Peace Coat of Arms
Click below to change main image
Which coat of arms or "family crest" is mine?
Choose the design you like best, just your ancestors did when they painted these symbols on the shields they carried into battle and displayed in their homes. These coats of arms are real, historical works of art/culture dating back as far as 1100AD. Most of these designs were compiled and documented by genealogists and heraldists in large books published in the nineteenth century. These arms were owned by individuals who bore your surname, and were passed down through the generations from father to son, earning the monicker "family crest".
Origin, Meaning and Family History of the Peace Name
Origins of Peace:
The surname of Peace is said to have two possible origins affliated with it. The first possible origin of the surname of Peace is that it a nickname. It is a common element of surnames throughout Europe that many of them originally derived from nicknames, as it was a very common practice in medieval times. In the beginning, nicknames were applied to people who had distinguishing characteristics, such as moral or mental peculiarities, a similar appearance to a bird or animal, a similar disposition to a bird or animal, occupation of an individual, their habits, or their manner of dress. In the case of the surname of Peace, this nickname was derived fro the Middle English word of “pace,” or “pece,” both of which can derived from the Latin word of “pax” which can be translated to mean “concord,” or “amity.” In the case of the surname of Peace, the nickname was given to someone who was said to be mid-tempered or even-tempered. The second possible origin of the surname of Peace is that it was both used as a nickname for someone who was born near or on the Christian holiday of Easter, or someone to whom this time of year was important, such in the case of a feudal obligation.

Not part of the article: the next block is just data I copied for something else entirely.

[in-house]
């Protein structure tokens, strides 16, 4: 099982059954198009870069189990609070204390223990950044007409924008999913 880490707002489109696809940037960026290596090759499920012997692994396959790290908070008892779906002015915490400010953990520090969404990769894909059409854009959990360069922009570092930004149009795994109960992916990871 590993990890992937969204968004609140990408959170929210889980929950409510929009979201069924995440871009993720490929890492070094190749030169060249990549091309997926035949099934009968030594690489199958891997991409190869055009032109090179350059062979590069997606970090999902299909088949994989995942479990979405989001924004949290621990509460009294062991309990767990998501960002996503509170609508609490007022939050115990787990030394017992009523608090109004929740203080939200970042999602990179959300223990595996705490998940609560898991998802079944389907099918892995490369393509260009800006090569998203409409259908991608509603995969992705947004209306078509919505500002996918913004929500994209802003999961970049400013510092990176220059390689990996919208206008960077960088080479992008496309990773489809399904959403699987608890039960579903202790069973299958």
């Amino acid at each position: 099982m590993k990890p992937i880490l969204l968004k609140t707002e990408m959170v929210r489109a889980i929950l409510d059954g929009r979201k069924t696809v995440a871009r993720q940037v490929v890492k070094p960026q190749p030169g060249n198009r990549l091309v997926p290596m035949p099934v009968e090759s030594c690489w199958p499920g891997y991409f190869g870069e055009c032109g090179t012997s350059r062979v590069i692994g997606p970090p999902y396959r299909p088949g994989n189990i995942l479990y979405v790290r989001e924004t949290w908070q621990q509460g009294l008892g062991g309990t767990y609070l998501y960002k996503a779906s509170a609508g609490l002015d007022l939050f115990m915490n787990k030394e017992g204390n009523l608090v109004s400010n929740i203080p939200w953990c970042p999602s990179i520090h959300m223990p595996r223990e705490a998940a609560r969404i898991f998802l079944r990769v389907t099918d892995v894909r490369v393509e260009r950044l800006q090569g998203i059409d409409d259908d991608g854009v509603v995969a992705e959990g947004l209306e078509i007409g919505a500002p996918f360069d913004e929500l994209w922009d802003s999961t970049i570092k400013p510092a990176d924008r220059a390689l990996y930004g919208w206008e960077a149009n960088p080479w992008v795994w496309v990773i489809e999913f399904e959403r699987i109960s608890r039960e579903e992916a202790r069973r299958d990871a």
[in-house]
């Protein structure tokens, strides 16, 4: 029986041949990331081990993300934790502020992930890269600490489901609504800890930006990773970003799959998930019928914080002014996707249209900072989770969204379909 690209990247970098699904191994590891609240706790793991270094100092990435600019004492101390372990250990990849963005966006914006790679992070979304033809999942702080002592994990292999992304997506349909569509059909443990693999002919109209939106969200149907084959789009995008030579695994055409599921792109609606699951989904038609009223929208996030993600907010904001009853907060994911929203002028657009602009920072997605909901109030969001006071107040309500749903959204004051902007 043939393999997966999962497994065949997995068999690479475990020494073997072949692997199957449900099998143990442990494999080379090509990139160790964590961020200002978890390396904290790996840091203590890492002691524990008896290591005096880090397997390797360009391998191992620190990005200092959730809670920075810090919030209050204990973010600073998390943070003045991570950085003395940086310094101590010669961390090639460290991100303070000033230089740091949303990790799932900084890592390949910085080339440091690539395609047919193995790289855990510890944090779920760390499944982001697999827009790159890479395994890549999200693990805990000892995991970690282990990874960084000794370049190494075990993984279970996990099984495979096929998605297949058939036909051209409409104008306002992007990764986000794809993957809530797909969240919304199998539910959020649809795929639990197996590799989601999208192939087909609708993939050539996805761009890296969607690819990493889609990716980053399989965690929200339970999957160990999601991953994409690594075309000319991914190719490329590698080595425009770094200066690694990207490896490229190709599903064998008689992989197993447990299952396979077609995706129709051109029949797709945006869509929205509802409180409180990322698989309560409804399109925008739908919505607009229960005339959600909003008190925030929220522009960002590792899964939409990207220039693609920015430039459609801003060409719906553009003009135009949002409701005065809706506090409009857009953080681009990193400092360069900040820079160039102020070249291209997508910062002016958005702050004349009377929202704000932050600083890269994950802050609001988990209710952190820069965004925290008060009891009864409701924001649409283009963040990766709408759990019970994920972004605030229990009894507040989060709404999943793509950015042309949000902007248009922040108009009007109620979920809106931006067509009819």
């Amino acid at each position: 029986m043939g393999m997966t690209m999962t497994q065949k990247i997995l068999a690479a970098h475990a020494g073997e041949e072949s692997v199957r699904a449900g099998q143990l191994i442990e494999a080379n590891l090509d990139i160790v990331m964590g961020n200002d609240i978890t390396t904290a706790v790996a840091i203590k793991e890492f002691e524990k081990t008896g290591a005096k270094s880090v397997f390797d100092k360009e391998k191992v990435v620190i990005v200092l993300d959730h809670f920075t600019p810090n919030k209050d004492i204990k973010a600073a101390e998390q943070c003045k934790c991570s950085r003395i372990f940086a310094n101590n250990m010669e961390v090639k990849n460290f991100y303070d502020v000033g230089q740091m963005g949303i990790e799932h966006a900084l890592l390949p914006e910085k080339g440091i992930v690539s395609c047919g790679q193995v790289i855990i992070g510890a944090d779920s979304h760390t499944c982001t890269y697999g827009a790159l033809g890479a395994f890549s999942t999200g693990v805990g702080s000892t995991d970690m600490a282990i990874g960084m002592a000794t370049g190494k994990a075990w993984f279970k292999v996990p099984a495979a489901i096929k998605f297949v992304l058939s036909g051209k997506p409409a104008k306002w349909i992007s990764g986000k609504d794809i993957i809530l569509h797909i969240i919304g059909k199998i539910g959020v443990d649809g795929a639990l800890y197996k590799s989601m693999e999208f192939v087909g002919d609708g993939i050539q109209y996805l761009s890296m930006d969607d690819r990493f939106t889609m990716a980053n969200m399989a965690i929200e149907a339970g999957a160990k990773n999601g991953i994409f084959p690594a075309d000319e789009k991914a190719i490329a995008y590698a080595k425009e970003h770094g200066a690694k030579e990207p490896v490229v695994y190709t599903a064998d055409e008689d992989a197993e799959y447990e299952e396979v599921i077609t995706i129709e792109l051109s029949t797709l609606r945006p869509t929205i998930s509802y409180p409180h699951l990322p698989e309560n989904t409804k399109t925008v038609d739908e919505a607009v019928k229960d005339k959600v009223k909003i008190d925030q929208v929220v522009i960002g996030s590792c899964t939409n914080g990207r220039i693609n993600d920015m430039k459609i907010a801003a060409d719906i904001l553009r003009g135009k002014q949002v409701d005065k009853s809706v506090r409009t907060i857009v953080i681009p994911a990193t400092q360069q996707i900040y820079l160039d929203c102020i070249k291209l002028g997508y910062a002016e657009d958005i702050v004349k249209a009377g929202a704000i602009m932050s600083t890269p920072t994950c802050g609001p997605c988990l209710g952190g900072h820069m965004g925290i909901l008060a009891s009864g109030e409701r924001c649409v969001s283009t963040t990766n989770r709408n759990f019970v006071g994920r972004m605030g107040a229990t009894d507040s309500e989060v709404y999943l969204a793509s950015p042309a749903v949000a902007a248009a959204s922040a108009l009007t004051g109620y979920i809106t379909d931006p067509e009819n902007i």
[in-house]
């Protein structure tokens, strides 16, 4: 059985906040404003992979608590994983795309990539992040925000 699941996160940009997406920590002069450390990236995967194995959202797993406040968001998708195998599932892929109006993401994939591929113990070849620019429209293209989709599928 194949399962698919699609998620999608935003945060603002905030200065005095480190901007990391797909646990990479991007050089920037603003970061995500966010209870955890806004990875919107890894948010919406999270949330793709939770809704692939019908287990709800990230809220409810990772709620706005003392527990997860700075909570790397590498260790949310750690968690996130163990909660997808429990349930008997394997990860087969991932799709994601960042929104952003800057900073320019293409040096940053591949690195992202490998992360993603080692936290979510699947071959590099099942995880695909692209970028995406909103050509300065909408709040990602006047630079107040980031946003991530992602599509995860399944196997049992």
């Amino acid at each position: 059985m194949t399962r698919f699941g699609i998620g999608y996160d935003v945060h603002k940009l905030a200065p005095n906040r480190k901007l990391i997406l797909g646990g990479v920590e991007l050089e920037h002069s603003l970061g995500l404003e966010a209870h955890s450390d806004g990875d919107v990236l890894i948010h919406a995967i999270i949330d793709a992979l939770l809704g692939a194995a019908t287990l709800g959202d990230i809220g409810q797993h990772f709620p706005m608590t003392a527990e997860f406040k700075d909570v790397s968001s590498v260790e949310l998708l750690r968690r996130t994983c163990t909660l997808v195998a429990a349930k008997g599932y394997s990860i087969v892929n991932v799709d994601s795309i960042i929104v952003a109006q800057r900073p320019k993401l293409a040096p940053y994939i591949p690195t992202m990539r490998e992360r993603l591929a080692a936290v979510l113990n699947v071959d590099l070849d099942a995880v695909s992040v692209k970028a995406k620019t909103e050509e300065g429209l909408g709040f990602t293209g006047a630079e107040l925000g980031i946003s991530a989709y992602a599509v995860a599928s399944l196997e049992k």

More common variations are: Peacey, Peasce, Piece, Pieace, Peeace, Pace, Pee-Ace, Pacey, Paice, Peice, Payce
The first recorded spelling of the surname of Peace can be traced to the country of England. One person by the name of John Pais was mentioned in the document known as the Register of the Freemen of Leicester in the year of 1219. This document was ordered, decreed, and written under the reign of one King Henry III of England, who was commonly known throughout the ages and was often referred to as one “The Frenchman.” King Henry III of England ruled from the year of 1216 to the year of 1272. Other mentions of the surname of Peace within the country of England include one Roger Pays, who was mentioned in the document known as the Hundred Rolls of Norfolk in the year of 1275, and one William Pace, who was mentioned in the Book of Fees of Devonshire in the year of 1242.
United States of America:
Within the 17th and 18th centuries it became common for European citizens to migrate to the United States of America in search of a new life for them and their families. These citizens were often coming from under the rule of tyrannical governments, or were living with poor conditions. The United States of America, which at that time was known as The Colonies or The New World, promised freedoms that these citizens had never before been afforded. Among those who migrated to the United States was one Anthony Peace, who arrived in the state of Virginia in the year of 1650, bringing the surname of Peace to the United States.
Here is the population distribution of the last name Peace: Nigeria 60,217; Uganda 26,699; United States 9,974; Rwanda 7,156; England 3,883; Ghana 3,595; Morocco 2,618; Niger 2,231; Algeria 2,142; Pakistan 2,137